Types of Dental Implants
For people with missing or damaged teeth or other oral health issues, dental implants help them maintain a healthy jaw bone and eat foods without pain or stress. Once installed, dental implants function as artificial tooth roots atop which restoration can be placed. There are two main types of dental implants:
Two-Stage Dental Implants
In this two-part procedure, the dentist begins by surgically placing the implant into the jaw bone and stitching the gum tissue. After allowing the tissue to heal for a few months, the patient undergoes a second minor surgery to attach an abutment and temporary restoration to the implant.
Endosteal (Endosseous) Dental Implants
Commonly used for two-stage dental implant procedures, endosteal are placed in the jaw bone in place of a bridge or denture. Endosteal implants can be cylindrical, bladed, or threaded (screw-shaped).
Single-Stage Dental Implants
While a single-stage dental implant is completed in two parts, only the initial procedure requires surgery. The dentist places a more extended implant into the patient’s jaw and gum tissue and stitches the gum for healing. After a few months of healing, the patient returns to the office to have the abutment and restoration installed directly on the implant, which is still exposed, eliminating the need for another surgery.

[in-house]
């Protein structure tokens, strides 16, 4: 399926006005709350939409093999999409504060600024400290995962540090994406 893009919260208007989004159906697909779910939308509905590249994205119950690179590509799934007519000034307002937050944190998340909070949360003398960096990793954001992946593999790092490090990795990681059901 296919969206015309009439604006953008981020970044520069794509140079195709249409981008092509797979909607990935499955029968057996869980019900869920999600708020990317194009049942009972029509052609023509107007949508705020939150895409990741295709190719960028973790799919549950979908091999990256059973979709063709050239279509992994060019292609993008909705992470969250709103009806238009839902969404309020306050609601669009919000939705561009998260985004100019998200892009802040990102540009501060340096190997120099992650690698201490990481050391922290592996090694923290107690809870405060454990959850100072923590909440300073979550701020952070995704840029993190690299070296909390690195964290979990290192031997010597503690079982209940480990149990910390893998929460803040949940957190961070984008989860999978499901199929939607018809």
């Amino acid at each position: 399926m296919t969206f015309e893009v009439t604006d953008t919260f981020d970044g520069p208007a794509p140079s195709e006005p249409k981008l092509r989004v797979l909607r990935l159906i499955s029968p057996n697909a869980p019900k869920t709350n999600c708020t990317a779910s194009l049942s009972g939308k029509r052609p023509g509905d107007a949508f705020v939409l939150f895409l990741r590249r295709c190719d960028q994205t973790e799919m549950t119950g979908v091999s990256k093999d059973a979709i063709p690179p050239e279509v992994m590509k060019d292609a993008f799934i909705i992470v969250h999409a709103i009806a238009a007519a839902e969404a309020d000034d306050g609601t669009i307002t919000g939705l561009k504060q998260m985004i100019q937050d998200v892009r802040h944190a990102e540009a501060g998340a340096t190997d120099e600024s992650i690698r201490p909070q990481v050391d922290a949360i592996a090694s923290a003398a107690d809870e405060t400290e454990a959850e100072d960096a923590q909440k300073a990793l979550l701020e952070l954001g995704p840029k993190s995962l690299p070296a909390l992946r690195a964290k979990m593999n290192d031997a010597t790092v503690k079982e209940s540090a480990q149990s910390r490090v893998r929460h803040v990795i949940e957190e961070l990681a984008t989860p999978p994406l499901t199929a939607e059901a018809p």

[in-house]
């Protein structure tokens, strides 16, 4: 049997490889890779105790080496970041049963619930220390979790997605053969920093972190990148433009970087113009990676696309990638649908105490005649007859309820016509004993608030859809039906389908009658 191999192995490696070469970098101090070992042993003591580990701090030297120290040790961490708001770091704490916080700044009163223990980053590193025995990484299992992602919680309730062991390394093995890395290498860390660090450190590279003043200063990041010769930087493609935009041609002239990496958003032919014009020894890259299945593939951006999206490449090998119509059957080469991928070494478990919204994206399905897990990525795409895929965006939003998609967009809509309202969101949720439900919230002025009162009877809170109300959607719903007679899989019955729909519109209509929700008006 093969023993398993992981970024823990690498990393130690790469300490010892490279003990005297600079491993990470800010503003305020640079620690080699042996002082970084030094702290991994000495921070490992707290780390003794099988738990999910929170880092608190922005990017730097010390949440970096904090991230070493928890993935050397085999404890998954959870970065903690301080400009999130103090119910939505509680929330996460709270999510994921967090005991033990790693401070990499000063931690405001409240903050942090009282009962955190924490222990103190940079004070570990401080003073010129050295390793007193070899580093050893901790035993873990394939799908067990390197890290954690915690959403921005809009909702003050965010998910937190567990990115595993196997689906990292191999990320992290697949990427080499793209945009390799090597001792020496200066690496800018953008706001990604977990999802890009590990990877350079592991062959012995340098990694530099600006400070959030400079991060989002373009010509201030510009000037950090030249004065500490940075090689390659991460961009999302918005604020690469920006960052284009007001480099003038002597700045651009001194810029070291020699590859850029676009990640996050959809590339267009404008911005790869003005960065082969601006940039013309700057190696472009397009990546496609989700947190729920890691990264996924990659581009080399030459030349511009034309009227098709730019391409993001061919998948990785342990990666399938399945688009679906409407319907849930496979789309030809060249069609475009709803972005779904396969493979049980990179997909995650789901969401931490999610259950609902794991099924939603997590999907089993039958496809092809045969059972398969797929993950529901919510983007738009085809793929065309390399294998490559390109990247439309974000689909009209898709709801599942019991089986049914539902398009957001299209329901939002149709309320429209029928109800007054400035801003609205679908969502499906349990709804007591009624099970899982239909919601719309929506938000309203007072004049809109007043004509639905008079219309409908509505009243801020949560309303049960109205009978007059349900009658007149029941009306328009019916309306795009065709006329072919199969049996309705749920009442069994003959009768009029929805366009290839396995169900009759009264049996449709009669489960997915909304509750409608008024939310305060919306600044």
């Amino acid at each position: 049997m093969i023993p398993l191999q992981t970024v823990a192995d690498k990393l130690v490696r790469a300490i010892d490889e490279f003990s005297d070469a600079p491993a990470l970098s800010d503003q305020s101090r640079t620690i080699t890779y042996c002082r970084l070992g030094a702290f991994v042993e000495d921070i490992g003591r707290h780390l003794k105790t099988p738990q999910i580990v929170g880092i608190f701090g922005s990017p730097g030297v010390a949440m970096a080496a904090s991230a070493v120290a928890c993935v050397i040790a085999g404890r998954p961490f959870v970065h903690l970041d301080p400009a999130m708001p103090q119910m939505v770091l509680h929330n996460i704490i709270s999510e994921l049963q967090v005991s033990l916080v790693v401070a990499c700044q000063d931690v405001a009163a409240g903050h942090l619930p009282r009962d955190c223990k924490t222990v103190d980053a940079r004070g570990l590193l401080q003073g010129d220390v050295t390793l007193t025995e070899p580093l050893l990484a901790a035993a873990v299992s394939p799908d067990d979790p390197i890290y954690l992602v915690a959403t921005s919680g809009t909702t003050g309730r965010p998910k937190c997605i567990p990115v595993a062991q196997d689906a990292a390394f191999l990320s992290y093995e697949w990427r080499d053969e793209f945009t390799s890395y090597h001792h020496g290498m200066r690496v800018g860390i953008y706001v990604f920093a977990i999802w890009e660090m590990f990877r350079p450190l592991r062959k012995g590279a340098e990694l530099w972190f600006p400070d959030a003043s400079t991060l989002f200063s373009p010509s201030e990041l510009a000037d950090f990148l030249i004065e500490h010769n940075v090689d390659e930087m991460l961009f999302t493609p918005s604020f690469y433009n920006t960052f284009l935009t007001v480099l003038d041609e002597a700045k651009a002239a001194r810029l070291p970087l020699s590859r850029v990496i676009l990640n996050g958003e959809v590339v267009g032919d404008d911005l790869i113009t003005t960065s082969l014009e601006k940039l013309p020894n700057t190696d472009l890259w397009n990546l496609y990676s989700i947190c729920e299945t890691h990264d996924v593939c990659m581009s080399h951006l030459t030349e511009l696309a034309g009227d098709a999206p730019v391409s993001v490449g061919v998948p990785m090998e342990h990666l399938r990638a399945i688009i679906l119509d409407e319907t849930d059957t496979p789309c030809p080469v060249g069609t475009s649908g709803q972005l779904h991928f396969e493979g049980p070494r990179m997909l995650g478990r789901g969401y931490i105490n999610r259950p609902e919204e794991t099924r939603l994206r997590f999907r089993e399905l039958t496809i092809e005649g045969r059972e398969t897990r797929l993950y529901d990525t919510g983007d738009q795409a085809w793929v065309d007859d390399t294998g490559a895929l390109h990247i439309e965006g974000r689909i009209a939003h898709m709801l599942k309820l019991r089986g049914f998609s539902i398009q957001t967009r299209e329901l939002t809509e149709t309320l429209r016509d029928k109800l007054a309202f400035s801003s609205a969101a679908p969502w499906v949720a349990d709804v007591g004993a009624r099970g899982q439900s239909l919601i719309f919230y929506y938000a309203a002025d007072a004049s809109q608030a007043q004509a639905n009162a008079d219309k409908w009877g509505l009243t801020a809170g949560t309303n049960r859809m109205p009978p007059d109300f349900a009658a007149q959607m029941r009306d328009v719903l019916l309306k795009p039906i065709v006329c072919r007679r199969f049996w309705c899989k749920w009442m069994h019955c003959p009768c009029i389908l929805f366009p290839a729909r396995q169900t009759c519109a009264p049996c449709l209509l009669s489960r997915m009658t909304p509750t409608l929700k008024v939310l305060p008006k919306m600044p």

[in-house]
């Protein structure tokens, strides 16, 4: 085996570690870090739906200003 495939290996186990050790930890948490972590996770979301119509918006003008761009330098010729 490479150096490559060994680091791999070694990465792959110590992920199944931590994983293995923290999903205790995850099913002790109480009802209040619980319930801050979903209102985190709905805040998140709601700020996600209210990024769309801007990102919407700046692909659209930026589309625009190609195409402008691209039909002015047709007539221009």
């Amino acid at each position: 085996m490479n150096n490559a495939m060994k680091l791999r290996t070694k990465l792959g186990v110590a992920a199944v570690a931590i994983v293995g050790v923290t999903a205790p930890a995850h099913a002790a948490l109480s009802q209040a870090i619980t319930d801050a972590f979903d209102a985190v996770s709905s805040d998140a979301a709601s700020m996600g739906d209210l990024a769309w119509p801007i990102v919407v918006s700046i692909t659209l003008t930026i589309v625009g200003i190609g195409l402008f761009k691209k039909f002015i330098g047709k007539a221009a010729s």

Subperiosteal Dental Implants
Commonly used for single-stage implant procedures, subperiosteal are longer than endosteal and are placed into the jaw bone and gum to hold the abutment restoration. The length of these implants allows the dentist to put the abutment and restoration without reopening the gum to expose the implant. Patients with a shorter jaw bone often receive subperiosteal to ensure proper placement of dentures.
Your dentist can help you learn more about implants and whether they are right for you. Before the procedure can be performed, the dentist must take an X-ray and CT scan of your teeth and gums. This is needed to ensure you have an adequate bone structure to support the implants. As always, you should visit your dentist for routine checkups to ensure your teeth are healthy and strong.
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